Posted July 03, 2020 at 09:35 AM Under "Animal Behavior, Training & Enrichment"
Feline bonded pairs

We currently have a large number of bonded cats at our shelter- more pairs than we have single cats, at the moment. Our shelter manager would like us to asses the pairs and determine 1) if they are truly bonded, and 2) which pairs we can separate. Do any of you have protocol for determining who needs to stay together that you'd be willing to share?

At this point we tend to take the word of the previous guardian that they are bonded to start and house them together. Then we observe how they act when they are out and about for floor time- do they stick together? Do they separate to explore on their own? Do either of the cats act stressed if the other gets out of sight? It is all very subjective though, and we end up with some staff saying they are too bonded to separate and other staff saying they would be fine apart.

I've spent some time trying to find studies that address bonded cats and haven't had any luck, nor have I been able to find any strategies for objectively determining which pairs can be separated. I would love any input you folks have!

  • July 06, 2020 at 01:22 PM

    Our shelter bonds cats who are one year old or older only. We do not bond anything under one year of age.

    We bond them for the first 30 days and heavily market them in hopes that they get adopted. Our bonded pairs take longer to adopt than cats who are not bonded.

    We try to move them into a community room as soon as it is safe. If they get along with other cats well then we will unbond them at 30 days in hopes of increasing their chances for adoption.

    If there is one cat that is really shy or hard to place, we may keep them bonded longer in hopes that the one that is highly desirable will help the other get adopted.

  • July 06, 2020 at 09:46 AM

    I really like David's answer as well; otherwise, I like to put 'bonded pairs' in the free-reign cat room if you have one (with other cats too). With more space to move around and other cats to interact with, I feel like it becomes pretty clear how attached those specific two actually are.

  • July 05, 2020 at 12:12 AM

    My shelter has this problem as well, and we don't have any easy solutions. Often bonded pairs are flagged to go to foster care earlier than single cats because we know they're less likely to be adopted, and sometimes once they're in foster care we receive more detailed information about how they behave in a home together. Owners are often very sentimental and will anthropomorphize these cats and say they're bonded to make themselves feel better, but then when we see them attacking one another in a foster home or not spending time together at all, we know we can safely unbond them.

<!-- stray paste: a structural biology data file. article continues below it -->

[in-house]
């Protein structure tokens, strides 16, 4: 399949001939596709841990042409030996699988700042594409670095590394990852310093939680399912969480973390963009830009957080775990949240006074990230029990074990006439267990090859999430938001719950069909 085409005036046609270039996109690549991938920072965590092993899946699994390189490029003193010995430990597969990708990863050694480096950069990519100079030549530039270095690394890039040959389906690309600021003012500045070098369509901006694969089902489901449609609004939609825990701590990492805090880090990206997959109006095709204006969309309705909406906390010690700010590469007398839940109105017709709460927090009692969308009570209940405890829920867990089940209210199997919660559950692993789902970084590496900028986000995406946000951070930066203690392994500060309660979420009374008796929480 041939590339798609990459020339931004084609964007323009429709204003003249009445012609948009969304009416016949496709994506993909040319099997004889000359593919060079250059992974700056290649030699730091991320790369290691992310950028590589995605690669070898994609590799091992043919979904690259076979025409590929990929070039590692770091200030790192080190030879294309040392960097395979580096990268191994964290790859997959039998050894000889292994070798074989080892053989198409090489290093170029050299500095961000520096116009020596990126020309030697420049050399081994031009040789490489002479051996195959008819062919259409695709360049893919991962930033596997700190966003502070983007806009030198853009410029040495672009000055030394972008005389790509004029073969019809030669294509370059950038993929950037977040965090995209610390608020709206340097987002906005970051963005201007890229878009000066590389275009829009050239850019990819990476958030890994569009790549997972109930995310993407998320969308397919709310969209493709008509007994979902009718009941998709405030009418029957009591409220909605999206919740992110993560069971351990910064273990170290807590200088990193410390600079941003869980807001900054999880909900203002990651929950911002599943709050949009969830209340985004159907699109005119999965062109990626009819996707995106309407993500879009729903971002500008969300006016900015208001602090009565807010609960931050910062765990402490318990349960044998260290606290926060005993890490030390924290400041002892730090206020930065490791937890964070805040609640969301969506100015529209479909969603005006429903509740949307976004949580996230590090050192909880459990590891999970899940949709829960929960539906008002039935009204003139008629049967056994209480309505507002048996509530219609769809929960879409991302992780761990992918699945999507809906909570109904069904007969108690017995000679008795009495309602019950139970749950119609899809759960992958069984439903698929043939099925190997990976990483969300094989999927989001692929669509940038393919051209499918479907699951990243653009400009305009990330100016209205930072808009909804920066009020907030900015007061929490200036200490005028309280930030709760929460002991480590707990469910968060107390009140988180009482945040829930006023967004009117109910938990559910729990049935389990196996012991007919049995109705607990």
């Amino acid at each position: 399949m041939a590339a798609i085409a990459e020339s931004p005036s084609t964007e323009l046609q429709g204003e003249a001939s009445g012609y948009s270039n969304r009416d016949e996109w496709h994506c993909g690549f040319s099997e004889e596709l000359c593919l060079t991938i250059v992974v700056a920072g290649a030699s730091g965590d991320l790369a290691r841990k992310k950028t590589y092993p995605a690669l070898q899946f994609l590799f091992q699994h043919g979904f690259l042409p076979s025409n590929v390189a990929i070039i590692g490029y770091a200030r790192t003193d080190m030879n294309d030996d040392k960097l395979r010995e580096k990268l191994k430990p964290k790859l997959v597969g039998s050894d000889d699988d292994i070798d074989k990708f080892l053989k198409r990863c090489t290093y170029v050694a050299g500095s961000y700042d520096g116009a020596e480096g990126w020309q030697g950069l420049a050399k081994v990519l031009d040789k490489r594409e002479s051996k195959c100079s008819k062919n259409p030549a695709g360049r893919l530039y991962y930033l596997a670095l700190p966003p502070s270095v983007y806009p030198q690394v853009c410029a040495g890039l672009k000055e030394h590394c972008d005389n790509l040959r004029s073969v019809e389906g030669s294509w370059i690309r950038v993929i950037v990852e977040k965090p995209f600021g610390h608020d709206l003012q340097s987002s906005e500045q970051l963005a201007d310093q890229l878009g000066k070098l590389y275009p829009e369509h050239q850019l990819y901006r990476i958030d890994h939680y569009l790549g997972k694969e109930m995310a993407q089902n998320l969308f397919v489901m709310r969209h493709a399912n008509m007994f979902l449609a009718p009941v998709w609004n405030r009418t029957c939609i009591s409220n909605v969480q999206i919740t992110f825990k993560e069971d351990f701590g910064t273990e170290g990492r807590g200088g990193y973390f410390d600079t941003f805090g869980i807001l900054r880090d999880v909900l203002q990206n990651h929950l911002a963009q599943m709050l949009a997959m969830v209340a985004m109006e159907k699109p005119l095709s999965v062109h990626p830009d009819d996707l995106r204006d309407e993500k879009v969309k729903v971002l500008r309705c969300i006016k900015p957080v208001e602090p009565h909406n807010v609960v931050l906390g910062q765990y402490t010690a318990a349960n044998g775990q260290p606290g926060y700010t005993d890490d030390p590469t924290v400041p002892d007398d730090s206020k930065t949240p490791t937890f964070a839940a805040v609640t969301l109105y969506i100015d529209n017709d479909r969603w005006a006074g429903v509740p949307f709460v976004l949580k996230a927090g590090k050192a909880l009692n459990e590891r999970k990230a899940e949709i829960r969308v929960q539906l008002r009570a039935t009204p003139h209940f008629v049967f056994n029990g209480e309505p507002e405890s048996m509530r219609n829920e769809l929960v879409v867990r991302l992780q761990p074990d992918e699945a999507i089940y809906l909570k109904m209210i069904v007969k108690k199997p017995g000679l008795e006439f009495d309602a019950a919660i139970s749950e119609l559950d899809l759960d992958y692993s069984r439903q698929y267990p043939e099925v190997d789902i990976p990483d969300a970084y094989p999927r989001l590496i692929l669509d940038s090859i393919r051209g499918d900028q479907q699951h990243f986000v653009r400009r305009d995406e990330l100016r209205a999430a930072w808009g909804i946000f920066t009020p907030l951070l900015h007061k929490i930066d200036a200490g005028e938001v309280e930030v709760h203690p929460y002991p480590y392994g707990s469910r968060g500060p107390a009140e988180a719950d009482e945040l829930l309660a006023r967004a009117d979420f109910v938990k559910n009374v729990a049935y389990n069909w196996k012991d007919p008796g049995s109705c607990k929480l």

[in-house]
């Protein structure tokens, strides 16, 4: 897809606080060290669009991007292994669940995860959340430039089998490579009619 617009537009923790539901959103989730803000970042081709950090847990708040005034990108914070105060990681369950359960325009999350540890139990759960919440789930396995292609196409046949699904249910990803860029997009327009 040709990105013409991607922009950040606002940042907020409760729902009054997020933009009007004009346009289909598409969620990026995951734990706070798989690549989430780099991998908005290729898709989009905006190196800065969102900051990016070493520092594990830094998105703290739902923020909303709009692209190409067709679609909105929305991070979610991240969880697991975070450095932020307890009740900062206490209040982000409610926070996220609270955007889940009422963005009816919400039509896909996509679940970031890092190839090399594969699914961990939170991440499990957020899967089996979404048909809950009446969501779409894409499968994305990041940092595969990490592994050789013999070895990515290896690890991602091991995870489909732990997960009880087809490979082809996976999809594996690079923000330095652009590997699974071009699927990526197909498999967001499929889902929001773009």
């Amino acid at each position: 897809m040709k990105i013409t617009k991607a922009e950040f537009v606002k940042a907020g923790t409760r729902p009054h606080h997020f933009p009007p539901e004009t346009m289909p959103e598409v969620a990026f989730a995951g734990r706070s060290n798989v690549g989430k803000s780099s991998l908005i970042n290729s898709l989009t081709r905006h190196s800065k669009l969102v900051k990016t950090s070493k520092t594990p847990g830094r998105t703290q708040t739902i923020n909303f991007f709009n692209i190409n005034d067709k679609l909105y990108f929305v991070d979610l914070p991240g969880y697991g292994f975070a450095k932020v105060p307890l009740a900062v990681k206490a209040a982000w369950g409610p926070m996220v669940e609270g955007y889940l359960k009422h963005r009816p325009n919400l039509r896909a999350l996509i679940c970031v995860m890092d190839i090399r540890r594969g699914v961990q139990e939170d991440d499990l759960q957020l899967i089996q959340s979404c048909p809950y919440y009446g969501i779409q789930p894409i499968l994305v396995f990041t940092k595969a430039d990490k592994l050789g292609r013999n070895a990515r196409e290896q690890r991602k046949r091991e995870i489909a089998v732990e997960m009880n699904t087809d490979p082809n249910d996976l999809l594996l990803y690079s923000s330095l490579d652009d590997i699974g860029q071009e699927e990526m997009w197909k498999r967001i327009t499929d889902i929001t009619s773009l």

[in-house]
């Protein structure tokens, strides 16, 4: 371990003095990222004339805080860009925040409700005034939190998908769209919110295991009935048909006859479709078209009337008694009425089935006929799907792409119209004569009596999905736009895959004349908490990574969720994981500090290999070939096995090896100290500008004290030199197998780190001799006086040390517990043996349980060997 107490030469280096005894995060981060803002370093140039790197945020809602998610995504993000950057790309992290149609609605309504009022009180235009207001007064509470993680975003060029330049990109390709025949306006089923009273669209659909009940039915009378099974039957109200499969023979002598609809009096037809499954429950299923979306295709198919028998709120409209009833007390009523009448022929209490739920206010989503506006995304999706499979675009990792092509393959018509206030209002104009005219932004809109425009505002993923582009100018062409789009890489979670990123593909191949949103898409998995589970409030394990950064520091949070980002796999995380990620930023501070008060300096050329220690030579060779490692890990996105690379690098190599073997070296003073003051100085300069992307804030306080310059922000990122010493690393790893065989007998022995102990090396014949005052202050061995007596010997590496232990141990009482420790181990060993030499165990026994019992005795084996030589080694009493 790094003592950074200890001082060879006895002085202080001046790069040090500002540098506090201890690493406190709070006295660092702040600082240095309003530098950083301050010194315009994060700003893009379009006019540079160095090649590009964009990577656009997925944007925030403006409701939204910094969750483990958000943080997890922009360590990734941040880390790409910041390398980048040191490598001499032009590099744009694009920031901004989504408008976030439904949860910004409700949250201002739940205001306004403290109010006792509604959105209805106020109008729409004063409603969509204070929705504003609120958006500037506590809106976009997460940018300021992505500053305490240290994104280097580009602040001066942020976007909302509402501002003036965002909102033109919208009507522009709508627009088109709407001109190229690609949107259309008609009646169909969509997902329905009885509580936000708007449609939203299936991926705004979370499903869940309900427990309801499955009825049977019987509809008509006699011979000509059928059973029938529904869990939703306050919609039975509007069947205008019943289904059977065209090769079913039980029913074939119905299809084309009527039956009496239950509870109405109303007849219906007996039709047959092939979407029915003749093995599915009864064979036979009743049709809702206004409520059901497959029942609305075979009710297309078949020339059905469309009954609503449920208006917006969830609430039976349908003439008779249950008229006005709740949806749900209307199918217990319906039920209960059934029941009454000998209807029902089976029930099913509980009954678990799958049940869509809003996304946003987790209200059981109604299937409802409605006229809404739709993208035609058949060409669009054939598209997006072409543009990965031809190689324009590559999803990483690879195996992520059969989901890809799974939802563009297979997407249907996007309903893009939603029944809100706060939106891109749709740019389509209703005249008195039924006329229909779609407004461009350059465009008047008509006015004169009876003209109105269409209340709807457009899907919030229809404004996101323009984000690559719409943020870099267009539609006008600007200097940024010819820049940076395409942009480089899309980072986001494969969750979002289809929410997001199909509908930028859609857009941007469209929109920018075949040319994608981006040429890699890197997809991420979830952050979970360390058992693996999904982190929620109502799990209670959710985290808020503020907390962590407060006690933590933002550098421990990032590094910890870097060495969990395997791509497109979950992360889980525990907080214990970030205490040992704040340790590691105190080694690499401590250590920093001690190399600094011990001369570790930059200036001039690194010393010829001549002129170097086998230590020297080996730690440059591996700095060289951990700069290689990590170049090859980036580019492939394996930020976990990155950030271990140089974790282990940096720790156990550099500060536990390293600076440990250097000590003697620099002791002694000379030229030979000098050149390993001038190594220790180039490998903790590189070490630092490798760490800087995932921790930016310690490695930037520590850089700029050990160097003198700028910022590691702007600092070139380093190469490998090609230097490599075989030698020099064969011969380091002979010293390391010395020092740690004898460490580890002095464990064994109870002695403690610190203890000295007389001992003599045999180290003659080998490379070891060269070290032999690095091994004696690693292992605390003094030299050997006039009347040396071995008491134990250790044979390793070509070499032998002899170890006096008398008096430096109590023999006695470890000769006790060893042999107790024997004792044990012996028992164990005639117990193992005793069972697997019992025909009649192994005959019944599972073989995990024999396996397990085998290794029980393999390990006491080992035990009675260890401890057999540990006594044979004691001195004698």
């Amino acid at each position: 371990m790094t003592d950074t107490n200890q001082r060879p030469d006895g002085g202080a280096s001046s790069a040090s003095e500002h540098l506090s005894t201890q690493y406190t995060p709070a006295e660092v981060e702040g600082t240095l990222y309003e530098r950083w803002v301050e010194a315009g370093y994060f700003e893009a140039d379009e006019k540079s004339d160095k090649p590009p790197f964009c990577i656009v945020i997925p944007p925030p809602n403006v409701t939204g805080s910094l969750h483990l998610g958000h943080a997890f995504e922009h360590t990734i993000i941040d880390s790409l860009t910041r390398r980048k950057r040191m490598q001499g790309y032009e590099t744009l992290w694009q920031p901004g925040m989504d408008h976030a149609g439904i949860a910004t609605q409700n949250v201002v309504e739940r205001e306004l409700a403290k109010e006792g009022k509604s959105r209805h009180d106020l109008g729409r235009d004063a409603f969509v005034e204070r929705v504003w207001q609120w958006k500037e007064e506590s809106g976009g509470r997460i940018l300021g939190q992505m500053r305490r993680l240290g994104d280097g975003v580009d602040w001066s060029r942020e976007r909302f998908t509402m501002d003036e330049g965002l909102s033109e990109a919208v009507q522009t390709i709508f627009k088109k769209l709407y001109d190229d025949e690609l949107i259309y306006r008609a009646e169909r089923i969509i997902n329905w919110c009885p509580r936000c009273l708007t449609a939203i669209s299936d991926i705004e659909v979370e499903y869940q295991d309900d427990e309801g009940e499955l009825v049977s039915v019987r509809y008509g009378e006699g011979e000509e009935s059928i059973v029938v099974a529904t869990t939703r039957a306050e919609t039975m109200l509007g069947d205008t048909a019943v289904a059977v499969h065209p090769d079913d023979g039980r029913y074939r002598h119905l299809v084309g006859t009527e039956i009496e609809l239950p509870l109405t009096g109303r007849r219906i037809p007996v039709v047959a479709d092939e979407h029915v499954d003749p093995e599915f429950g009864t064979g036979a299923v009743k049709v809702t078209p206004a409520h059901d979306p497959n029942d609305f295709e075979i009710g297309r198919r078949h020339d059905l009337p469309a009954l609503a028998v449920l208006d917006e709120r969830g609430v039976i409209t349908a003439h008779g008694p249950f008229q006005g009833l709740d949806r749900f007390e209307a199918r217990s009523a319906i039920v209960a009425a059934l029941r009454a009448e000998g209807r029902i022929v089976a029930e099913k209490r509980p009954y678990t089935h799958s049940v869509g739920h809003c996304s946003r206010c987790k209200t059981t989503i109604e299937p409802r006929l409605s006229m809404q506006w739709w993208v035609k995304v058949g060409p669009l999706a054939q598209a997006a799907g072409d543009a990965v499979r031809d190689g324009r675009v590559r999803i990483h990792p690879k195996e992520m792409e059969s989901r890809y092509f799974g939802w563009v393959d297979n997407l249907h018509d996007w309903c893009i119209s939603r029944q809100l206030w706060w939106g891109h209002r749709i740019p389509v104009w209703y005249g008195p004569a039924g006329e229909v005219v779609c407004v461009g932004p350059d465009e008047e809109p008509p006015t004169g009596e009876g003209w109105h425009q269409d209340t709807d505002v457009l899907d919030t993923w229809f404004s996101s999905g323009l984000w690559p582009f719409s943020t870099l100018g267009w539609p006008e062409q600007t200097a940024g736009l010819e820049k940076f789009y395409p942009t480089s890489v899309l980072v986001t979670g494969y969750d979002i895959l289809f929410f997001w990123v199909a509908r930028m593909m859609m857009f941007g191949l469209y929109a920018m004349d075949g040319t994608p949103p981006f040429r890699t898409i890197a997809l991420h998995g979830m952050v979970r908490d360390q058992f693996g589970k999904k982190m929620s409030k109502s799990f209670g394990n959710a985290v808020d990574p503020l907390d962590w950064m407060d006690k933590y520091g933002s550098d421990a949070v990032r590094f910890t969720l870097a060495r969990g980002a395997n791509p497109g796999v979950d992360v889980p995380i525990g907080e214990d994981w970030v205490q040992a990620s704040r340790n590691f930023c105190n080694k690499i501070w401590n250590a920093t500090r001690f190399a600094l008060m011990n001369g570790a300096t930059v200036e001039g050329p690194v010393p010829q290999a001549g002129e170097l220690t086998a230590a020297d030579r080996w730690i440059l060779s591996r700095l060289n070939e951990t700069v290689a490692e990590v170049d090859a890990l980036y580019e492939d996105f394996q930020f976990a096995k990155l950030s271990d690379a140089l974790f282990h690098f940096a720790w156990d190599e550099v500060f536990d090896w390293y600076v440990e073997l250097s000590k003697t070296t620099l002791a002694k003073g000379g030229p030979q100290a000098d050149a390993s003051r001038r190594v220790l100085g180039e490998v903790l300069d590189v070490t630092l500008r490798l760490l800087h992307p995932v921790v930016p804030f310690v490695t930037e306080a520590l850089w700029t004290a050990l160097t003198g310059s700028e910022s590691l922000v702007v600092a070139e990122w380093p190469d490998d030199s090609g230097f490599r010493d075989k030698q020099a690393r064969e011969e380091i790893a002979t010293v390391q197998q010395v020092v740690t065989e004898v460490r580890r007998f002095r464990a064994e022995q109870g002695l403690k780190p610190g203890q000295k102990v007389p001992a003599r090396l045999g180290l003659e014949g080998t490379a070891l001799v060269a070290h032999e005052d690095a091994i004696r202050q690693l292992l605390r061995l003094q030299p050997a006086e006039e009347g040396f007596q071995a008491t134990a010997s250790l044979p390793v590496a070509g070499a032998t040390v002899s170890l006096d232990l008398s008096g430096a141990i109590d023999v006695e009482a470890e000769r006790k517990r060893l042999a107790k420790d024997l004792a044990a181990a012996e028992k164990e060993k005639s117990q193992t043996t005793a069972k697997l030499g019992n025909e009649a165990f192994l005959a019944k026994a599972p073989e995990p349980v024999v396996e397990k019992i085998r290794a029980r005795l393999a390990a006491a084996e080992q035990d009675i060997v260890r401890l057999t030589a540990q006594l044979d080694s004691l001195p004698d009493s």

Having said that, we still struggle with staff feeling that cats are bonded just because they came from the same home, or because they were housed together for an extended period of time. It's a common source of friction, particularly as unnecessary bonding can really extend length of stay.

    I like David's suggestion of letting them settle in together and then housing them separately for a time to see if being apart impacts their eating/toileting habits. Have said that, we often have bonded pairs where one is fat and the other is slim, so it wouldn't surprise me if the data were skewed (like if the fat cat was eating ALL of the food the first few days, it would make it seem that the shy cat was on hunger strike once they were separated when she hadn't actually eaten at all since arriving at the shelter).

    I feel like the best solution is to send them to foster homes early and often for better data, and to perform probing surrender interviews when an owner/agent for owner insists that a pair (or trio) of cats are bonded. We also offer a two for one discount on bonded cats, we do NOT bond kittens under 6 months, and if we become overwhelmed with bonded pairs we'll feature them heavily on social media and advertisements.

    Ultimately, having data to work with is essential. If your data shows you that bonded pairs have a significantly longer length of stay, that they're more likely to become sick, and that they cost the shelter more money on average, then you'll want to use that data to show staff/volunteers that it's better for the cats to be separated so they can go home faster.

  • July 04, 2020 at 06:27 AM

    Good Morning Michelle,

    My kennel staff does daily evals on each animal in our care. We track eating habits, urine and stool production, and behavior ( Including signs of stress ). This gives our medical team and veterinarian an ongoing history and only takes a couple of minutes per animal to complete. One of the strategies we use when we get a bonded pairs is to work through our veterinarian so she has full knowledge and track a day or two for a baseline for them. After we have a baseline we go ahead and separate them into separate housing and observe and track their habits and behaviors. If they stop eating or drastically change eating habits or show signs of stress we put them back together and consider them a bonded pair. Note that we only do this if we are unsure of that status since sometimes they show signs right away of needing to be together, i.e don't want to take separate walks or show signs of stress if partner is taken for exams, etc. Hope that helps



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